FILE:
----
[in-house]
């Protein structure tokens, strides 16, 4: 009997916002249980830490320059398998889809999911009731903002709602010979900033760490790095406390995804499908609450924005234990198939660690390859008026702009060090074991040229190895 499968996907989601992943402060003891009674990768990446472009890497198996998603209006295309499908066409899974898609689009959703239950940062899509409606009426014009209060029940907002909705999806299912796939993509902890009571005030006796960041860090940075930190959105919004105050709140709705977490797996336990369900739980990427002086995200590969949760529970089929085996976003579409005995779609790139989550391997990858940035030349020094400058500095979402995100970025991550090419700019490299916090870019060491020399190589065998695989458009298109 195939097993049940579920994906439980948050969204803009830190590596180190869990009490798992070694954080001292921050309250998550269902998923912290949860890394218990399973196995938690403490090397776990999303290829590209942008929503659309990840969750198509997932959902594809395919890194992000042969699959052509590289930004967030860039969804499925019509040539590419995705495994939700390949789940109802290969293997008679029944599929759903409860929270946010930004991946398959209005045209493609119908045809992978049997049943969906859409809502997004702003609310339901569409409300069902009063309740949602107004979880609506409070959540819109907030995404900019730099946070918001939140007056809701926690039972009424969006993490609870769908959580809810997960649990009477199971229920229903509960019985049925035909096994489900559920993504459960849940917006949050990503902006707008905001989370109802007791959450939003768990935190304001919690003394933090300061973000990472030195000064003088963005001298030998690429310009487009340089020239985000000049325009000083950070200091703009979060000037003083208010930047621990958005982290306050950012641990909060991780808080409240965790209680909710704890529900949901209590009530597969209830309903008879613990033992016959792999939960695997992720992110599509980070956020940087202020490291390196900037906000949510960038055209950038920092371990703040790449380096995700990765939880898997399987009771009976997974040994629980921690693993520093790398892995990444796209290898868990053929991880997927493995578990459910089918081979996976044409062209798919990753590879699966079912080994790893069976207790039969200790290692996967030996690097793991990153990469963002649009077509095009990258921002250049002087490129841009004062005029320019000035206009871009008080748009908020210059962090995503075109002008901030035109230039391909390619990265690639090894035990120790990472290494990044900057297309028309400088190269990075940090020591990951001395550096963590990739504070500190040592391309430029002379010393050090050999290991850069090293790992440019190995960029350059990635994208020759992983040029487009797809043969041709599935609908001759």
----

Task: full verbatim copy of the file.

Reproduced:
[in-house]
């Protein structure tokens, strides 16, 4: 009997916002249980830490320059398998889809999911009731903002709602010979900033760490790095406390995804499908609450924005234990198939660690390859008026702009060090074991040229190895 499968996907989601992943402060003891009674990768990446472009890497198996998603209006295309499908066409899974898609689009959703239950940062899509409606009426014009209060029940907002909705999806299912796939993509902890009571005030006796960041860090940075930190959105919004105050709140709705977490797996336990369900739980990427002086995200590969949760529970089929085996976003579409005995779609790139989550391997990858940035030349020094400058500095979402995100970025991550090419700019490299916090870019060491020399190589065998695989458009298109 195939097993049940579920994906439980948050969204803009830190590596180190869990009490798992070694954080001292921050309250998550269902998923912290949860890394218990399973196995938690403490090397776990999303290829590209942008929503659309990840969750198509997932959902594809395919890194992000042969699959052509590289930004967030860039969804499925019509040539590419995705495994939700390949789940109802290969293997008679029944599929759903409860929270946010930004991946398959209005045209493609119908045809992978049997049943969906859409809502997004702003609310339901569409409300069902009063309740949602107004979880609506409070959540819109907030995404900019730099946070918001939140007056809701926690039972009424969006993490609870769908959580809810997960649990009477199971229920229903509960019985049925035909096994489900559920993504459960849940917006949050990503902006707008905001989370109802007791959450939003768990935190304001919690003394933090300061973000990472030195000064003088963005001298030998690429310009487009340089020239985000000049325009000083950070200091703009979060000037003083208010930047621990958005982290306050950012641990909060991780808080409240965790209680909710704890529900949901209590009530597969209830309903008879613990033992016959792999939960695997992720992110599509980070956020940087202020490291390196900037906000949510960038055209950038920092371990703040790449380096995700990765939880898997399987009771009976997974040994629980921690693993520093790398892995990444796209290898868990053929991880997927493995578990459910089918081979996976044409062209798919990753590879699966079912080994790893069976207790039969200790290692996967030996690097793991990153990469963002649009077509095009990258921002250049002087490129841009004062005029320019000035206009871009008080748009908020210059962090995503075109002008901030035109230039391909390619990265690639090894035990120790990472290494990044900057297309028309400088190269990075940090020591990951001395550096963590990739504070500190040592391309430029002379010393050090050999290991850069090293790992440019190995960029350059990635994208020759992983040029487009797809043969041709599935609908001759």